By MIKE GILLAM
Photo © Mike Gillam
Following the drought-breaking December rains, swarms of insects tunnelled to the surface after months of subterranean bondage. Birds sang in praise and the pores of the saturated earth opened.
Ant and termite alates emerged on the first and second days of the event, trusting on significant rainfall, critical to the establishment of new colonies and the practical ease of digging new nests.
Those of us who routinely look to the skies would have noticed the aggregations of kites and crows circling above invisible vortices of flying insects. Competitive crows always make their presence felt when food is in the air.
Flying ants and termites hardly seem worthy of a raptor’s attention, yet predatory kites expend little effort as they ride the thermals, snatching up the queens in their talons and devouring them on the wing.
I’ve taken thousands of images of insects flying blindly around lights, captured in their irresistible thrall, expending energy in a pointless whirling, a spinning dance of death that consumes billions. In my imagination these lights are weapons of mass destruction, ice pipes for insects, no less.
For the detached viewer, the images are as beautiful, hypnotic and poetic as any mass suicide can be. They fail however, to show the immense scale of the carnage, the unimaginable waste of biological potential. Hawk-moths, the promise of future generations of Yeperenye caterpillars, are frequently among the victims.
This awakens the anarchist in me and I suppress the urge to smash these false moons: to free the legions, allowing them to fulfil their life’s true purpose; to break out of the ground after a lengthy period of stasis, to smell the fresh rain, to fly into a starlit sky, to drink the nectar of the native passion-fruit, to strive all night until sunrise, to search out a mate, be chased by bats and prevail or not, to lay eggs and finally, their life force spent, to succumb to exhaustion and scavenging ants.
An existence that is short and frenetic, that’s true, yet their triumphant stories, their egg sites and ceremonial grounds are the subject of time honoured legends vibrating on the air and beneath our feet.
I’ve tried various techniques to convey the sheer volume and energy of this spectacle and settled on mercury vapor lights for their photographic advantages and the invertebrate hell they often create. If you look closely you will see that many of the moth shapes are arranged in sequences, recording the arc of each flying moth and its wing-beats exposed by the light during the length of the exposure.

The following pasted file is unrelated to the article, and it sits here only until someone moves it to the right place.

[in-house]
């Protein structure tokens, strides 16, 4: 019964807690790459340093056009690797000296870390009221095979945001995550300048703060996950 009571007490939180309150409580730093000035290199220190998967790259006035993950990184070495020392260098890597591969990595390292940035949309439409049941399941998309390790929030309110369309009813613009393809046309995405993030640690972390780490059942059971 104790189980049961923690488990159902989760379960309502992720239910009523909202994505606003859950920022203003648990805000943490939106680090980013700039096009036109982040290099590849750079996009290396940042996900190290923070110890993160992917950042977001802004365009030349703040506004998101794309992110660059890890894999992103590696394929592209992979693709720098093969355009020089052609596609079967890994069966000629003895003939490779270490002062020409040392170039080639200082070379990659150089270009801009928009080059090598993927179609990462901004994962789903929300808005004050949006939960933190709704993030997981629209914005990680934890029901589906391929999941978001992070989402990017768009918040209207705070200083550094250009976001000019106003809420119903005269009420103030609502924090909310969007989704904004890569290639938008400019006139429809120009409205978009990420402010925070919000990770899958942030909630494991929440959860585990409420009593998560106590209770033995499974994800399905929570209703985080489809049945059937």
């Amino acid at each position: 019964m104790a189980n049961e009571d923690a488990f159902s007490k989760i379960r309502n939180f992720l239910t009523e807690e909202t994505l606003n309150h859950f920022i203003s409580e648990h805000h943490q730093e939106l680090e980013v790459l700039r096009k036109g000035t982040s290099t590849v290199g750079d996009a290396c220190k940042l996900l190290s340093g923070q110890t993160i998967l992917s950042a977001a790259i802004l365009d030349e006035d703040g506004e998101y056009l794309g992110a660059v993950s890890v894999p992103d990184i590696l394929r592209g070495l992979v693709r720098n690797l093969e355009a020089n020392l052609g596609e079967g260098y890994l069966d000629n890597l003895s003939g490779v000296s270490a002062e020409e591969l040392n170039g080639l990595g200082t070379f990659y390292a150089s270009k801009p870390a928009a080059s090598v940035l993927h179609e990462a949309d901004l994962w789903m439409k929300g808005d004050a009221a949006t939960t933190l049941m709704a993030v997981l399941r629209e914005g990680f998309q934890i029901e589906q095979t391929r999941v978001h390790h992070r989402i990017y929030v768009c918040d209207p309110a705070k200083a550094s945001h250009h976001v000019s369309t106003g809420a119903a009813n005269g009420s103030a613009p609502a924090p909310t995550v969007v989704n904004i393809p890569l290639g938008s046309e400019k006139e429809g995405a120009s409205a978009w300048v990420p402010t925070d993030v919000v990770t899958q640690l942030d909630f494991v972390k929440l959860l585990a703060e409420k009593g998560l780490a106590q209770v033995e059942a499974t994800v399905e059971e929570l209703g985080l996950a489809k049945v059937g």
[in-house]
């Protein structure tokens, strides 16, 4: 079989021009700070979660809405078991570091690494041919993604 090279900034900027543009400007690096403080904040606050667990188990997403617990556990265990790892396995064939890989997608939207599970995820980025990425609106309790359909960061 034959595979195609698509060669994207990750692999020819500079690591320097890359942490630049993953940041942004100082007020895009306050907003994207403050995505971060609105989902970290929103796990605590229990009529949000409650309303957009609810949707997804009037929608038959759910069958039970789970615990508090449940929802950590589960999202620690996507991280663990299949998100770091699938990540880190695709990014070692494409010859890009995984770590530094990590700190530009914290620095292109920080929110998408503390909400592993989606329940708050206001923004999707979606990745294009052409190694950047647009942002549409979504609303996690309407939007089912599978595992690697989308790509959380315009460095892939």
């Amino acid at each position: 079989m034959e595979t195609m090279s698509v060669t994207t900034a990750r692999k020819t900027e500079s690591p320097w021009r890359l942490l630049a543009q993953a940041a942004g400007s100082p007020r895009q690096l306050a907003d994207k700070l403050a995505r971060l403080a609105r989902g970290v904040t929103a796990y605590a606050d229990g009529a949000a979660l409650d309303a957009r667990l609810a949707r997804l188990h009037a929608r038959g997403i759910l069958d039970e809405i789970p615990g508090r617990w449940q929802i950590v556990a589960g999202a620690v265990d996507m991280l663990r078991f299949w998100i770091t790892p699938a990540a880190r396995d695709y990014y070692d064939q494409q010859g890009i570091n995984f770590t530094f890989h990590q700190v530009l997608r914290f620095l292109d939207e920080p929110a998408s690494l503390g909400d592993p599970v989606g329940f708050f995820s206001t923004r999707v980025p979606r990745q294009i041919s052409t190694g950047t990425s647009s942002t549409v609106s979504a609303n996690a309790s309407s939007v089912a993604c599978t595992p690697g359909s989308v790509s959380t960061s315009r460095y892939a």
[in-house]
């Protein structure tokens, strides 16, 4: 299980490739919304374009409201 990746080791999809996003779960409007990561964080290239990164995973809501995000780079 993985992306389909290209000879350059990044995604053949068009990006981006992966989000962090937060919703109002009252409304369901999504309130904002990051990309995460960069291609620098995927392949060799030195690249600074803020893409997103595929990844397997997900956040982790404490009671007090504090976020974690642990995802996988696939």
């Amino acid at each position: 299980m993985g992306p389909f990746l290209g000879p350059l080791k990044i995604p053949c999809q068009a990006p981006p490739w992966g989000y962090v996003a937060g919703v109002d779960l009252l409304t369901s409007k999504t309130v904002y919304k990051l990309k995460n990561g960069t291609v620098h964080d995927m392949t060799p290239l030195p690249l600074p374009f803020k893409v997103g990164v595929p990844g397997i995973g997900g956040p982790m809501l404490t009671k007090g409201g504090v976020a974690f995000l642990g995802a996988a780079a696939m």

Herein lies a clue to the lighting and shutter speed I selected for the image chosen for this week’s post. Mercury vapor lights flicker at a rate that ordinary mortals don’t notice. The shutter speed I selected was ¼ second and this has recorded the flight of individual moths at approximately 15-16 wing beats during the length of the exposure, the lighting provided not by a flash but by the rapidly flickering light source.
This suggests the mercury vapour light that proved so attractive to the cloud of flying insects swirling over an Alice Springs car yard was rated at 60 hertz. Conversely, if the viewer knew the hertz (cycles per second) of the light source I’d selected, they would be able to count the exposed wing beats and ascertain the shutter speed I’d used.
From street lights to car yards and suburban porches, we use bright night lighting with complete disregard for its destructive effects on urban wildlife. Do we really need to leave that verandah light on all and every night so that potential burglars can better see what they’re doing in the rare event they actually choose to intrude?
Town lighting sucks insects from the surrounding bush, from the river, the foothills and the mountains, in numbers so vast they can only be imagined in the tonnages.
Next morning, we spray the ant swarms and the prowling Irlperenye (stink or green tiger beetles) attracted to the dead and dying insects in the mall, the atriums of luxury hotels and shopping centres. Car yards must also believe it’s worth the effort to use high intensity lighting to illuminate their cars for perfect night viewing by prospective buyers.
They certainly pay a high price of collateral damage in the mass of dead and dying insects that cover their sparkling Duco, much to the chagrin of the long suffering car detailer.
While it may not be perfect for showing off products, yellow lighting is the friendliest option by far, the colour that interferes least of all with the behaviour of nocturnal insects and a time saver when it comes to managing the collateral damage or ‘pests.’
Yellow LEDs that fit bayonet or screw mounts must surely be available locally, at all good lighting suppliers.
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